Wanheng Menayothin retires unbeaten in 54 fights: Is boxing’s best record a sham?

“Despite sporting success he remains humble” – the ‘Dwarf Giant’ rightfully occupies a piece of history that will take some beating

Wanheng Menayothin retires with a 54-0 record
Wanheng Menayothin retires with a 54-0 record
Boxing’s tiniest champion had its fattest record. He was “one of the best fighters in the world” but nobody saw him fight – now after 54 wins in a row he has vanished quietly into the darkness.

Wanheng Menayothin, the WBC minimumweight champion from Thailand, has retired with his stat-busting 54-0 record intact but frustratingly before ever making the US debut that was promised when he signed to Oscar De La Hoya’s Golden Boy Promotions. His unique and unusual record warrants scrutinising.

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Is he harshly treated or vastly overrated? Nothing about Menayothin makes sense – he is the dominant force in his division but also has gaping holes in his career and obvious questions to answer. With help from those who know him in Thailand plus his promoters in the US who did not see retirement coming, Sky Sports have unravelled the full story about the man behind those mythical numbers.

Menayothin last fought in October 2019
Menayothin last fought in October 2019
Menayothin fought all 54 times in Thailand
Menayothin fought all 54 times in Thailand
Floyd Mayweather’s 48th win was in the richest fight of all time against Manny Pacquiao – Menayothin’s was in a six-rounder against Jack Amissa who had already lost 44 times. Menayothin surpassed Mayweather’s famous 50-0 record two years ago by beating Pedro Taduran, perhaps his greatest win, before adding three more victories for good measure.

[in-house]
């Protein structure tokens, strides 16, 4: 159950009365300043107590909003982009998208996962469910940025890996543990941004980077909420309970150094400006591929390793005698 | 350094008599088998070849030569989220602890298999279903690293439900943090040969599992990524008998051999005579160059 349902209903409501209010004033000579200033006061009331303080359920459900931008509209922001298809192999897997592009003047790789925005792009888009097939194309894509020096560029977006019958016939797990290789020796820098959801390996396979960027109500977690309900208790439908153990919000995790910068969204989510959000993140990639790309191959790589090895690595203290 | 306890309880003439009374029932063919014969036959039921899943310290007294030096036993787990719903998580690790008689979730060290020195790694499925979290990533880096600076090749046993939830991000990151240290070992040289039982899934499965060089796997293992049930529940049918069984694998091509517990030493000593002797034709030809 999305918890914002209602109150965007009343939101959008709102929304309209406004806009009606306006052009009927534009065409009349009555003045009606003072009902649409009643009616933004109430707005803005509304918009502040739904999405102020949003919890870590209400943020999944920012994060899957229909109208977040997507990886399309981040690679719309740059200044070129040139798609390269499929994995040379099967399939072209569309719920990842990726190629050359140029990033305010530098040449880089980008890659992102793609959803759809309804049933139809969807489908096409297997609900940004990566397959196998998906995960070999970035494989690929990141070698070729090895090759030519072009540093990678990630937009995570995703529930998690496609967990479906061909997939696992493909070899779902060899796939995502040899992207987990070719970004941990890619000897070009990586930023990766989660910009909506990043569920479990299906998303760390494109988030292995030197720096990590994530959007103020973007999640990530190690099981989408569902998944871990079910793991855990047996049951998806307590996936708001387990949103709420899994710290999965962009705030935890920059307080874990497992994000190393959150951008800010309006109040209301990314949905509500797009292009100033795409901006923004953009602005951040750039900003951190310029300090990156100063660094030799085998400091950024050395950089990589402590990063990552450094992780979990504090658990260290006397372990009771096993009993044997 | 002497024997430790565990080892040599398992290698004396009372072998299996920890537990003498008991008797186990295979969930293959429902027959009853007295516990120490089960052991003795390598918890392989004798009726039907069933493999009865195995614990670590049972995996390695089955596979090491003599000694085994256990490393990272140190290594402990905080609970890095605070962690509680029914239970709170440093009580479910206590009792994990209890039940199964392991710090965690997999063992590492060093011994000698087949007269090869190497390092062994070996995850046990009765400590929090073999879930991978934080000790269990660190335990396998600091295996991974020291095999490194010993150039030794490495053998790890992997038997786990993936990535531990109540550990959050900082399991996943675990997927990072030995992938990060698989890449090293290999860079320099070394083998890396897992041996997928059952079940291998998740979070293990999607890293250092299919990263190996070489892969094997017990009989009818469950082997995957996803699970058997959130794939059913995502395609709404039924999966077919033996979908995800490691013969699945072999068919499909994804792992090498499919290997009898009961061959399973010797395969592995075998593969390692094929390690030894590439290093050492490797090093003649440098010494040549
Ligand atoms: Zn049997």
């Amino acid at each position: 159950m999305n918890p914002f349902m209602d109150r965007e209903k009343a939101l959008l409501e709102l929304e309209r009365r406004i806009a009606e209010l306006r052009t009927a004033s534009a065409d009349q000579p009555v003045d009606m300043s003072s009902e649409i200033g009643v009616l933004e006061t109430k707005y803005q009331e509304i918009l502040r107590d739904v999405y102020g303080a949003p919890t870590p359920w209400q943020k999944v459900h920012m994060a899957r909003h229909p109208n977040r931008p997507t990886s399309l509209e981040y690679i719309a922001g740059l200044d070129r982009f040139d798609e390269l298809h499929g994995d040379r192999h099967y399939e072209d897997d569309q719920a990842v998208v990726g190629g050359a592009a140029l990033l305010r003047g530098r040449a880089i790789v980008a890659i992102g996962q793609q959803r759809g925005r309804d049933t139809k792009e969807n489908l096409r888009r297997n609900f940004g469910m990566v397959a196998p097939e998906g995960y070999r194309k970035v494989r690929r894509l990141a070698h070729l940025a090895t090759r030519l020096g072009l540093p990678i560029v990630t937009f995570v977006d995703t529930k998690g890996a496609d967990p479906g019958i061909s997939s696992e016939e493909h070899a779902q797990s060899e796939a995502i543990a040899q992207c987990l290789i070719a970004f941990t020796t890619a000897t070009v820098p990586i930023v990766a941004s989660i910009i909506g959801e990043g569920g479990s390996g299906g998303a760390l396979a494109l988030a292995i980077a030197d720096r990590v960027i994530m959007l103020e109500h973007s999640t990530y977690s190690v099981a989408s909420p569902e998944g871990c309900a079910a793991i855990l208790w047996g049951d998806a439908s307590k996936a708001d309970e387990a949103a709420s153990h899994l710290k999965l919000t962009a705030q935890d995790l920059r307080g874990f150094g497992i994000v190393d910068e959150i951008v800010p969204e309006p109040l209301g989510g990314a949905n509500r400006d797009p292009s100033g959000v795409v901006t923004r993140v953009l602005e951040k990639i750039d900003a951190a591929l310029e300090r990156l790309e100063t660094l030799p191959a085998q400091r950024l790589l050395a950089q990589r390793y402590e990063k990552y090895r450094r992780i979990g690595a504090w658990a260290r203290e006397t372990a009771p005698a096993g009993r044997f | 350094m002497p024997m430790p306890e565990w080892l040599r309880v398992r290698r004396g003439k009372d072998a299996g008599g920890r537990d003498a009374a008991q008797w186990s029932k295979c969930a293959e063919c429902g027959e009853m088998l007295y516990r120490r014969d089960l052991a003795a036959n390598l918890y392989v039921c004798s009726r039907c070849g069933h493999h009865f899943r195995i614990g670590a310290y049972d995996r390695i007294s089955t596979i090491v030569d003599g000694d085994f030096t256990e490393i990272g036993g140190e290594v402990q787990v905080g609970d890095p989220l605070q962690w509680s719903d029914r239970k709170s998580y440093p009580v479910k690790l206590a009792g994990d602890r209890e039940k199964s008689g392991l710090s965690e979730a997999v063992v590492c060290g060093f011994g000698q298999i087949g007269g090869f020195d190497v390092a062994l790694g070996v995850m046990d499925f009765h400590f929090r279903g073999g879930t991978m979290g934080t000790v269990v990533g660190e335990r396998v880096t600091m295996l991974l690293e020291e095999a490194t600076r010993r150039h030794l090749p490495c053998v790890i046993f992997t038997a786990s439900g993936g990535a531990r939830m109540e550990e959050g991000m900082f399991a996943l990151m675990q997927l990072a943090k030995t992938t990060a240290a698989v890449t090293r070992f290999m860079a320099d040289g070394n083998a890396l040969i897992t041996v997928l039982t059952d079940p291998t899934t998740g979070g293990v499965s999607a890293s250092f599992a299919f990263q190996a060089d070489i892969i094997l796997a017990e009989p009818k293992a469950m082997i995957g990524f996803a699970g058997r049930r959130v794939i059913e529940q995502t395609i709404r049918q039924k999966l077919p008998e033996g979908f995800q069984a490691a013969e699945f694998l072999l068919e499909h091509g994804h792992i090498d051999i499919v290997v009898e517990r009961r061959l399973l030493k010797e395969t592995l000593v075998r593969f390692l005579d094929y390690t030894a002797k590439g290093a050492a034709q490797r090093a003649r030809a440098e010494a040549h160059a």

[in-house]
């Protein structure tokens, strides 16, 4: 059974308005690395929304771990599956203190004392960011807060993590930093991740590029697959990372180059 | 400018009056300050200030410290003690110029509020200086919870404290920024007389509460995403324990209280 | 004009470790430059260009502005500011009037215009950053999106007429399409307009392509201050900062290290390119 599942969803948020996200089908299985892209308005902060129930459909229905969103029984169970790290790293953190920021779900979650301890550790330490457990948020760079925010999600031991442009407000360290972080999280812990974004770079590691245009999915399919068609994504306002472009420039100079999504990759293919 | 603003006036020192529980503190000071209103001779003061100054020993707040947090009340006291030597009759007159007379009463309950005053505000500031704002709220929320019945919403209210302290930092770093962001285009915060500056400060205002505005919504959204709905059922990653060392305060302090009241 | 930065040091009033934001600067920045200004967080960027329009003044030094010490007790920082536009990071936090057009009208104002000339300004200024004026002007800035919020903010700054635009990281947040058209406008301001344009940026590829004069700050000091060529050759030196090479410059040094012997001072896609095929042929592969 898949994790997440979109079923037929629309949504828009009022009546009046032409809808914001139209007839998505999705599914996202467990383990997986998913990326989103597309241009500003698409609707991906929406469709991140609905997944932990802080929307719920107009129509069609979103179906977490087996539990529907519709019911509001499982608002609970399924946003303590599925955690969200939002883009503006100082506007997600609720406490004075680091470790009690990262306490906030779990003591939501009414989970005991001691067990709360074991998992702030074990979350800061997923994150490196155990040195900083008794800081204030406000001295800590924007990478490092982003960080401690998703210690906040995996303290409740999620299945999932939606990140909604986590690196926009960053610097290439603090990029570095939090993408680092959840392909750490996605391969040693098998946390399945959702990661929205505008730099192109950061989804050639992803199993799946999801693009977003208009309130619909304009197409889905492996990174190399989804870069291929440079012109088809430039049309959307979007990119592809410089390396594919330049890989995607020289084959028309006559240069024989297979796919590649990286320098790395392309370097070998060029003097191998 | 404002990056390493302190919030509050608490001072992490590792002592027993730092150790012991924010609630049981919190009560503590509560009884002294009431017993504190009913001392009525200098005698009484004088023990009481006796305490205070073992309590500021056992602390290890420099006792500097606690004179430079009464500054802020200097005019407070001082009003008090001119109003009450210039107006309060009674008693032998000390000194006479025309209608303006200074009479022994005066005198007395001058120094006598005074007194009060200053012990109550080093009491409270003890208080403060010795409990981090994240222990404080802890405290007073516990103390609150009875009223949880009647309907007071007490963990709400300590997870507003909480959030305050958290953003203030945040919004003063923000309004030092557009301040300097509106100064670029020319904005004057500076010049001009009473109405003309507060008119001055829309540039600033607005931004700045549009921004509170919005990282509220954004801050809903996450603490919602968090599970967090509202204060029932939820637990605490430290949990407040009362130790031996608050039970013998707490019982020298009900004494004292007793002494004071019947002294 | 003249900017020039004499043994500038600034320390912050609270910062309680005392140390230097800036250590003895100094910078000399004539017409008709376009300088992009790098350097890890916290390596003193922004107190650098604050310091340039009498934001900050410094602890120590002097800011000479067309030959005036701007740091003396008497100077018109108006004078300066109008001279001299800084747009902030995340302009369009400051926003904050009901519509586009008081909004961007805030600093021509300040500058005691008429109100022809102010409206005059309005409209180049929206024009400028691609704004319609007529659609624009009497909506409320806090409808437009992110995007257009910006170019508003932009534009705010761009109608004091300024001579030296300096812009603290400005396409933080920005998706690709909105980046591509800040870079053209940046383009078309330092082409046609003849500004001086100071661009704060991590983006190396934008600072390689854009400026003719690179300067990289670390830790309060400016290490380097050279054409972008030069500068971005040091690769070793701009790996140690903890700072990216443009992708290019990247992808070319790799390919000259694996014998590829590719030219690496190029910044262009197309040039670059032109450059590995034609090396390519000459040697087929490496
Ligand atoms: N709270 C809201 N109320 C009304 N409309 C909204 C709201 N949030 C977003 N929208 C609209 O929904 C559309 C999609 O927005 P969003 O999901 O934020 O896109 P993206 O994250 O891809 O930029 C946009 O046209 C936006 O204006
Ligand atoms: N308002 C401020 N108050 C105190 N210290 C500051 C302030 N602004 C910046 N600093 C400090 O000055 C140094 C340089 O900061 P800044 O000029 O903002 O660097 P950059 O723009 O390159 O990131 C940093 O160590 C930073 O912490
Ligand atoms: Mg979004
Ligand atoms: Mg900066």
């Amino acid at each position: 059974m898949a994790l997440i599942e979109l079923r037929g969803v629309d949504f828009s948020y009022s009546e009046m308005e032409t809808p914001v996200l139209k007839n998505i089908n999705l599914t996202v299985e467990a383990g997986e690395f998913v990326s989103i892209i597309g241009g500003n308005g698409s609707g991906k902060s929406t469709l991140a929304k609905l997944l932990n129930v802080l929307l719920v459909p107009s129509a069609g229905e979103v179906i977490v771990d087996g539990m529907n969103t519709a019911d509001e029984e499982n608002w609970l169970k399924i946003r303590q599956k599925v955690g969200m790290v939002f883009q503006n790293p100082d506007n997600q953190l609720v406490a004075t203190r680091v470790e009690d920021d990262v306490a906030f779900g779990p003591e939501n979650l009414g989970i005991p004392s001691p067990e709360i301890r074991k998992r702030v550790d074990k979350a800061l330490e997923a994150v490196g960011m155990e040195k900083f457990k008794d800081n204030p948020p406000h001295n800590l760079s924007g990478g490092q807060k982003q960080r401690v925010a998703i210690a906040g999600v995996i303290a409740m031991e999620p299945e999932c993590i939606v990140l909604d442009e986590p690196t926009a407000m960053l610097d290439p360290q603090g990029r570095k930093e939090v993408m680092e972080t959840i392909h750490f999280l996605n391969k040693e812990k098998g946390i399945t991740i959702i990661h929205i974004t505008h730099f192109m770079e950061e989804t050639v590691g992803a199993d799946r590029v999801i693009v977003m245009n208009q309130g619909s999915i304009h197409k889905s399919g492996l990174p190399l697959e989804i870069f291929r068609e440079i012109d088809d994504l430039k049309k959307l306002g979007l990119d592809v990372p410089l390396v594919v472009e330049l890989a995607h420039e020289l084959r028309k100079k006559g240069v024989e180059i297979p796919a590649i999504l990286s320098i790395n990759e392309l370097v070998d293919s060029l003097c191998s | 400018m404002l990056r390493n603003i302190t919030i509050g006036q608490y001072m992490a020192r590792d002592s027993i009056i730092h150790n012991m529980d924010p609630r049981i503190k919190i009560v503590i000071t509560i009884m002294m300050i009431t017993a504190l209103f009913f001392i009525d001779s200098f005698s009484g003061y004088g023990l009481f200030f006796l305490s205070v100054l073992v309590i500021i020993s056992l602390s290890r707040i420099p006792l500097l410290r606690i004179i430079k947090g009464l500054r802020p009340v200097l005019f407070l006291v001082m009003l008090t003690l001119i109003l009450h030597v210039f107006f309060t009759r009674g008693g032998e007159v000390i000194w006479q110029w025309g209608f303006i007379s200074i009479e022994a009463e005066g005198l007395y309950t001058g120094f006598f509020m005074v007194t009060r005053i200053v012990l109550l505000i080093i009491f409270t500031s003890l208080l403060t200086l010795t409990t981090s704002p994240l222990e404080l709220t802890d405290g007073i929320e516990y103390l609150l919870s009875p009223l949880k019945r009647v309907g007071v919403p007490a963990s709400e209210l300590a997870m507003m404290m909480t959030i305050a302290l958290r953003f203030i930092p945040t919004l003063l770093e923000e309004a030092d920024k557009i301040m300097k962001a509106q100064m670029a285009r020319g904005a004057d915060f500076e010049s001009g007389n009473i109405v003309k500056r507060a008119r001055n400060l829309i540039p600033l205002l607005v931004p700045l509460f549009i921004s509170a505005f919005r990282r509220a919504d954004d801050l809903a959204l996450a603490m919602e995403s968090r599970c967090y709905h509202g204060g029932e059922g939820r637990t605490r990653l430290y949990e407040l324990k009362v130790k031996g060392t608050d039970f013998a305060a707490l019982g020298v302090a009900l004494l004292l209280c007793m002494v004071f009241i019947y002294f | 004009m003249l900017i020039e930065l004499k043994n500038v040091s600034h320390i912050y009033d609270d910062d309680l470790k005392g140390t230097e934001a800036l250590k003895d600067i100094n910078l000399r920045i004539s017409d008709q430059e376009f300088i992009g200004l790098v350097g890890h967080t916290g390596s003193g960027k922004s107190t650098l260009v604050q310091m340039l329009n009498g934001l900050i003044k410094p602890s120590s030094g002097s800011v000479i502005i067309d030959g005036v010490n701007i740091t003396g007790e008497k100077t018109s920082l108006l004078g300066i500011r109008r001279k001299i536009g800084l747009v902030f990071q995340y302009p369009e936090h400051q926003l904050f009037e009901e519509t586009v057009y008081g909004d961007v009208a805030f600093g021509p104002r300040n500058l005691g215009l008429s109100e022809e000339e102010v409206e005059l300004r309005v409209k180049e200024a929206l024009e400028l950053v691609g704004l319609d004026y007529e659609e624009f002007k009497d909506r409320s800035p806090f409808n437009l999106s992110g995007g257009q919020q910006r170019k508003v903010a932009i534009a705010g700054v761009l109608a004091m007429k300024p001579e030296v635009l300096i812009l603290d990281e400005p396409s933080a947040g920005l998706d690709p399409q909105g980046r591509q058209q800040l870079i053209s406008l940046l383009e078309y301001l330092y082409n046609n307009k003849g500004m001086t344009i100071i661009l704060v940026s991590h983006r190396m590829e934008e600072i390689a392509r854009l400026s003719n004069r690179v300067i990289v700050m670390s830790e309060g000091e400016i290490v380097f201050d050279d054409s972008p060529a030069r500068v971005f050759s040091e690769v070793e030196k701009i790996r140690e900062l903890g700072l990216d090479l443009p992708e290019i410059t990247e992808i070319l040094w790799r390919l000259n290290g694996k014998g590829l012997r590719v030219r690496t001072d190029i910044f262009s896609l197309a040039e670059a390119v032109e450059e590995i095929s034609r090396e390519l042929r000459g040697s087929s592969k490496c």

And that is the crux of comparing numbers on a sheet of paper. Of course Menayothin could rack up 100 unbeaten fights without ever being comparable to the achievements of the mighty Mayweather, who became a five-weight world champion and household name.

Menayothin’s 54-0 record counts for something, but what exactly?

His retirement, aged 34, brings an oft-asked question into sharp focus now. His record is a mish-mash of beating genuine top contenders and weird time-filling six-round bouts against no-hopers.

The frustration is that, last year, he penned a new promotional deal with Golden Boy and planned to fight in the US, outside of Thailand for the first time. It was an opportunity to expand his horizons and for people for finally to judge him for more than the numbers. That will no longer happen.

“He was set to make his US debut in April, we were excited about that but obviously it didn’t happen,” Golden Boy president Eric Gomez told Sky Sports before Menayothin’s retirement.

“When you have a fighter like him with a remarkable record, it is very exciting.

“A few years back we heard of him. He has an incredible record.”

Golden Boy insisted he was the real deal and they planned to prove it: “That’s the idea. To expose him in the US. To get him publicity in the US, because he really is a terrific fighter. He’s very, very good. The best guy in his division. He’s one of the best fighters in the world.”

At first glance it seemed a smart move. The minimumweight division is dominated by boxers from Asia and Central America, and although Golden Boy have zero minimumweights currently on their books, they hold sway with boxers from the Central American market.

“There are a lot of fighters in Mexico, as well,” Gomez explained. “He’s in a weight division that you normally don’t see in the States. But the attraction of the undefeated record? People in the US will be interested to see him.”

Regrettably, now they won’t.

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